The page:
With the support letter taken care of, Councillor Deane returned to the conversation. “I think the nature is that we would like our public engaged and we would like more information. So, are we asking our ED officer to come back to us with more information and then from that, we can develop public consultation?”
Mayor John Burrows cautioned called it a consultation process as that term implies asking for permission. He said this would be more about letting people know what’s happening and providing information. “This Council has talked a lot about trying to increase the communication between what’s going on in the municipality and what’s being communicated to residents. At least when they see a bunch of trucks moving around and things going on, they know what’s going on. People just don’t like surprises more than anything, especially these days.”
Councillor Deane said that he thought the last time the White Zone was logged was from the Hard Luck area of the County. “For me as a resident, who was affected because those logging trucks were coming down West Mountain Road, I was invited to the Whitecourt Ag Society. There was a thorough explanation of when the logging would take place and when the trucks would run. It satisfied concerns that I had.” He said that was the kind of thing he wanted to provide to residents.
Mr. Frank said they could only provide the information shared to them by the Alberta Government. “This is their initiative and their project. I know it affects our residents; however, we can only do the communication component to what they provide us with.” Mayor Burrows said that Woodlands County could develop a communication strategy for logging in the White Zone. “You’re basically taking information that you are given and distributing it to your residents. That’s the way the system’s working, and it’s about as close as we can get.”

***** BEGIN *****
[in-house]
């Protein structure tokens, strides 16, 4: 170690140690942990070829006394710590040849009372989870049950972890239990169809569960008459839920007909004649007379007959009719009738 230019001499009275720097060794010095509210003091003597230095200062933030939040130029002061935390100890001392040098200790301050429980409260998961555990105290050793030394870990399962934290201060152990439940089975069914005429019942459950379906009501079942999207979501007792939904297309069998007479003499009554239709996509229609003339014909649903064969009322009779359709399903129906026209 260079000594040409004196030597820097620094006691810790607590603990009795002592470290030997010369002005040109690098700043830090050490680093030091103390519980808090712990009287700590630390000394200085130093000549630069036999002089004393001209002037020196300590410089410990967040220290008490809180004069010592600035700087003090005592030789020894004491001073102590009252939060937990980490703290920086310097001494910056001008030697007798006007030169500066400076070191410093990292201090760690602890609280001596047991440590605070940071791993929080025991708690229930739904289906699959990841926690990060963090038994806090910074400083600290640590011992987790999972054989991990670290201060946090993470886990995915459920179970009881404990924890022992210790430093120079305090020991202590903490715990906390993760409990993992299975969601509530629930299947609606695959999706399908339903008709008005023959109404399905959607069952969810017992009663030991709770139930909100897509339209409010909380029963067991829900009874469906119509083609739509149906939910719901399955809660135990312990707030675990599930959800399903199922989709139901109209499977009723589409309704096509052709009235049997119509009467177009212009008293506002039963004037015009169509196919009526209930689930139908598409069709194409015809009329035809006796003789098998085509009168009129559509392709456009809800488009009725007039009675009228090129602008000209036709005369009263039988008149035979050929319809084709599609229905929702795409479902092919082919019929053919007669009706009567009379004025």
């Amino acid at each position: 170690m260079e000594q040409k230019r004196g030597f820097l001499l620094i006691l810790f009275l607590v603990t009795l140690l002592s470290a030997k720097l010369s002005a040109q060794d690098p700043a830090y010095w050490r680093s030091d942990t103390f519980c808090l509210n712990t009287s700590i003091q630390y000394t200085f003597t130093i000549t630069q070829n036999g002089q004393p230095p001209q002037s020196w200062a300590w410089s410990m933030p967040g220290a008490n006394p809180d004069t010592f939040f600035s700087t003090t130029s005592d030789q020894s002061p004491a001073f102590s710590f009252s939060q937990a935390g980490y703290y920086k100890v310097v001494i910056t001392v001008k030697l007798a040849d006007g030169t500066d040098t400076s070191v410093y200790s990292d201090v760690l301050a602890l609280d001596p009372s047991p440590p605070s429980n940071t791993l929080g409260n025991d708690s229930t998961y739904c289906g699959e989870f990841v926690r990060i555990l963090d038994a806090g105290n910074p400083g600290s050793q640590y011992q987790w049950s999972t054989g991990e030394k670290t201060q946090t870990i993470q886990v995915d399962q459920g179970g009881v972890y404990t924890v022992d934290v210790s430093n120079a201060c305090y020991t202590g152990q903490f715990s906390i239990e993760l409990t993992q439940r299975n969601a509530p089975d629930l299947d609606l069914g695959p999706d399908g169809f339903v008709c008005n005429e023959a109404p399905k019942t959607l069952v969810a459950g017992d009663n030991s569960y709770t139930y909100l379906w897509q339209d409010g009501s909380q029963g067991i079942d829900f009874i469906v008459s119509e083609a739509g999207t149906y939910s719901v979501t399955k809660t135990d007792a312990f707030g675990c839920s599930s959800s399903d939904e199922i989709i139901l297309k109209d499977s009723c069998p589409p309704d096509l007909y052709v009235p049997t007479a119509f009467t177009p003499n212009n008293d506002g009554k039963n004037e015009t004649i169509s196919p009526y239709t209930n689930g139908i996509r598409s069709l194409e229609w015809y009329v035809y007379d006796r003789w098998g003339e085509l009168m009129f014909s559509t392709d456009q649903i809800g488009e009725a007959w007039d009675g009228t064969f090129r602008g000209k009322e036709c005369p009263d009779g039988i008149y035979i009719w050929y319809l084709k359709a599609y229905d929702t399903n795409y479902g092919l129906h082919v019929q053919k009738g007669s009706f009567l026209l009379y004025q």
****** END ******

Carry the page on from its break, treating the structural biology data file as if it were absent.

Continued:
Speaking to the map situation, Councillor Bruce Prestidge said it looked like the wood was in Millar Western’s area and said it might be easier to contact them for a more detailed map instead. “My understanding is that this is outside of the existing FMA’s, but there is probably more detailed mapping that we can get from the companies as well so, what I’ll do is a two-part strategy. I’ll follow up on the RFP on the contacts that are there, and secondly, if we can’t get that, I’ll approach the companies directly if that sounds alright,” said Mr. Roach.
“That’s more than acceptable. Thank you,” replied Councillor Deane before changing the topic to how the information process would go. He wondered if Council would have to lead it or if the successful applicant would. “I would like to see the winning applicant work with Woodlands on a public consultation process. If we try and do it ourselves and have no representation by that applicant, then there’s going to be questions residents have that we can’t answer.”
This item is reprinted with permission from Whitecourt Press, Whitecourt/Woodlands County, Alberta